Choosing how to feed your baby is a big decision and one that comes with a lot of opinions. Breastfeeding vs. formula? Is breastmilk or formula better? Can you mix breastmilk and formula? While there isn’t one black and white answer there IS a right answer for what works best for YOU and your family. Let’s look at the benefits of each, how it’s possible to use both and more info to make the best decision for you.
Benefits of Breastmilk
Breastmilk is the preferential source of nutrition for babies when it is healthy and possible for the mom to breastfeed. Breastmilk is unmatched in its ability to adapt to your baby’s needs and provide immune-boosting and protective factors.
Superpowers of Breastmilk:
Other unique qualities of breastmilk are that the taste will change with what the mother eats, exposing the baby to a wider variety of flavors. If the mother eats veggies her milk will have a slightly bitter taste, which has been shown to translate into the baby enjoying more vegetables than their formula-fed peers.
The World Health Organization (WHO) recommends exclusive breastfeeding for all infants to 6 months of age, to the age of 2 years old and beyond. Breastfeeding is the top recommendation when possible for all infants.
Lifestyle Benefits of Breastfeeding
Apart from providing nourishment for your baby, breastfeeding can have other lifestyle factors as well.
Cons of Breastfeeding
Breastfeeding does have its drawbacks as well.
- Other parent cannot help feed (unless the mother pumps)
- Night feedings are all done by the mother (again unless they’ve pumped ahead of time, but this can cause a supply dip and be uncomfortable)
- Harder for the mother to be away from the baby for more than a few hours
- Learning how to breastfeed can be a learning curve and it takes time for both baby and the mother to be efficient and comfortable
- A mother must be aware of her dietary choices that may affect her milk
What is Formula Made of?
Formula is intended to emulate breast milk in the closest form possible. While the quality and source may vary between brands, the main components are lactose (milk sugar), proteins, fats (from vegetable oils) and amino acids, enzymes & vitamins. While formula cannot emulate the adaptability or high variety of proteins & sugars in breastmilk, for example, it does contain what your baby needs for nourishment. All formulas must meet the FDA standards but just like with food, quality can still vary widely.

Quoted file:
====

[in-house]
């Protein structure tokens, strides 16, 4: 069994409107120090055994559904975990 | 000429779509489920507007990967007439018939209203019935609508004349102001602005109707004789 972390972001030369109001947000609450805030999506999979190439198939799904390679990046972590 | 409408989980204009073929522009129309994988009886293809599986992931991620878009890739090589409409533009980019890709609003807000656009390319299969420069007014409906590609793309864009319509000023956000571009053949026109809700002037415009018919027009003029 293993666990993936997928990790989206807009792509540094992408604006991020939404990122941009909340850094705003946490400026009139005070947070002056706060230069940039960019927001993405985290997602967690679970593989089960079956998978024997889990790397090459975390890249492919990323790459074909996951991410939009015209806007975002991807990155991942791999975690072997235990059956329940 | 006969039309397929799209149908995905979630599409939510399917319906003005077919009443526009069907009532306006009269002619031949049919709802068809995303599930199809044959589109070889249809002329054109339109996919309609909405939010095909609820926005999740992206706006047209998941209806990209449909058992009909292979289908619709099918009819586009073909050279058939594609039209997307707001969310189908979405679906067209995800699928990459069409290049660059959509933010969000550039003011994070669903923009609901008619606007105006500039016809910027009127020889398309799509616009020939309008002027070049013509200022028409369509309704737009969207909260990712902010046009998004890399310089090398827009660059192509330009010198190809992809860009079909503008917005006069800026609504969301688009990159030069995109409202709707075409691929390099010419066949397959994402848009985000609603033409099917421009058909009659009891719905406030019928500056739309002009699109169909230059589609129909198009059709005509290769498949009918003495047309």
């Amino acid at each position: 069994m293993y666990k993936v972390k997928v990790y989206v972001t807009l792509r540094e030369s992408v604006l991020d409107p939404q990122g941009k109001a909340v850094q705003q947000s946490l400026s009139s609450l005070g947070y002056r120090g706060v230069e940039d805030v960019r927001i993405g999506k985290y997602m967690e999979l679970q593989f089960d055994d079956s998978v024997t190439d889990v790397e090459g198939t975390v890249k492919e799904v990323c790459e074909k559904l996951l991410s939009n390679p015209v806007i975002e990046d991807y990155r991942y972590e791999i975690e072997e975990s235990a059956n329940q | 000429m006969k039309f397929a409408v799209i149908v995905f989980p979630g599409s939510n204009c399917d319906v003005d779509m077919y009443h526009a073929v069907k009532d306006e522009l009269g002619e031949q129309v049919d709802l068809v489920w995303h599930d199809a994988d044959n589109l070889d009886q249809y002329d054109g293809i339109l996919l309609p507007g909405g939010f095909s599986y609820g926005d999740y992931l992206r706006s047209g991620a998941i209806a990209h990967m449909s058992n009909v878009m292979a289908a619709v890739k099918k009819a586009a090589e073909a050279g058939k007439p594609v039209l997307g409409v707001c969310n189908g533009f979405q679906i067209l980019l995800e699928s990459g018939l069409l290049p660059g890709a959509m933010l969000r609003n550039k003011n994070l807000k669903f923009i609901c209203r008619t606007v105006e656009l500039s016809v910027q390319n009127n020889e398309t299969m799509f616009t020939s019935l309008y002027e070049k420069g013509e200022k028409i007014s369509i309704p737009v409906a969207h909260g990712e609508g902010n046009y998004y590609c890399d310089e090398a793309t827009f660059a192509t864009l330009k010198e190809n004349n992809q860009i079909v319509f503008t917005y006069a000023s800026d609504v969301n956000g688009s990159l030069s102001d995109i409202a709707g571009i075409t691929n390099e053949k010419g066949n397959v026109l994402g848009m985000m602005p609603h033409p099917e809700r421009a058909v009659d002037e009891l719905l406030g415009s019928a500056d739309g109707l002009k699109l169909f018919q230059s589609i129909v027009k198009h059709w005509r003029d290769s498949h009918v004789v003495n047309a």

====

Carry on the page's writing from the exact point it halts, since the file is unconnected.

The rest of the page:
Formula is generally made from cow dairy but since many babies have dairy sensitivities there are also soy and goat options available.
Formula comes in 3 forms:
- Powder (which you mix with water)
- Concentrated liquid (which must also be mixed with water)
Benefits of Formula
Formula allows any caregiver to feed the baby at any given time, without the hassle of the mother pumping.
Benefits of Using Formula:
Cons of Formula
- The biggest negative with formula is the cost which is an average of just below $2000 for the first year.
- Many mothers fear that they won’t have the same bond with baby if they do not breastfeed and this is not necessarily true.
- Formula will, unfortunately, never be able to match the complexity of nature (for example, this study found over 1600 unique proteins in breastmilk)
- Lose immune & microbiome support that comes with breast milk
How long does a baby need formula for? It is recommended to continue with formula until one year, and then switch to whole milk.
Supplementing with Formula
For those that need it, there may be a middle road if you encounter challenges with breastfeeding and/or weight gain. It’s common to be worried about milk supply and a true undersupply is rare and supplementing with formula in these cases will cause more of a problem. However, if you have a diagnosed undersupply or other feeding issues, supplementing with formula can be a great middle ground. You can mix breastmilk and formula by doing one or more feedings a day with formula while the rest of the baby’s nutrition is from breastmilk. Breastfeeding does not have to be all or nothing, the baby will receive benefits from any amount of breastmilk given. It’s important to consult a qualified Lactation Consultant or other health care professional to discuss your unique case and how supplementing with formula would look for you and your baby.
In cases where there are no breastfeeding issues, mothers may want to feed one bottle of formula a day so that another caregiver can feed the baby when they don’t wish to express milk. It can seem appealing to be able to alternate between formula and breastmilk but keep in mind that any amount of formula used will decrease the mother's supply so once you start supplementing, it can be challenging to go back.
With all of this information, we hope that the decision about what to feed your baby has been made easier. We know you want to feed your baby the best nutrition possible. Choosing breastmilk whenever possible has many advantages for both the mother and baby but what’s most important is a healthy mom. If breastfeeding is not possible or is interfering with mental health in any way, a healthy mom is what your baby needs over anything else. Thankfully, today we have many options to support successful breastfeeding and overall, to help your baby thrive.
If you like this post about breastfeeding, we think you'll like these:
- 7 Important Nutrients for Lactation
- Can Taking a Lactation Supplement Cause an Oversupply?
- 7 Breastfeeding Myths You Shouldn't Believe
- Top 10 Must-Haves for Nursing and Bottle Feeding Moms
- Answers to 3 Commonly Asked Questions about Breastfeeding
Don't forget to try our Majka Nourishing Lactation Protein Powder or our Majka Lactation Booster to help with your milk supply and general health while breastfeeding! Majka's products are designed to nourish YOU and help you feel confident postpartum, no matter if you choose to breastfeed or feed with formula.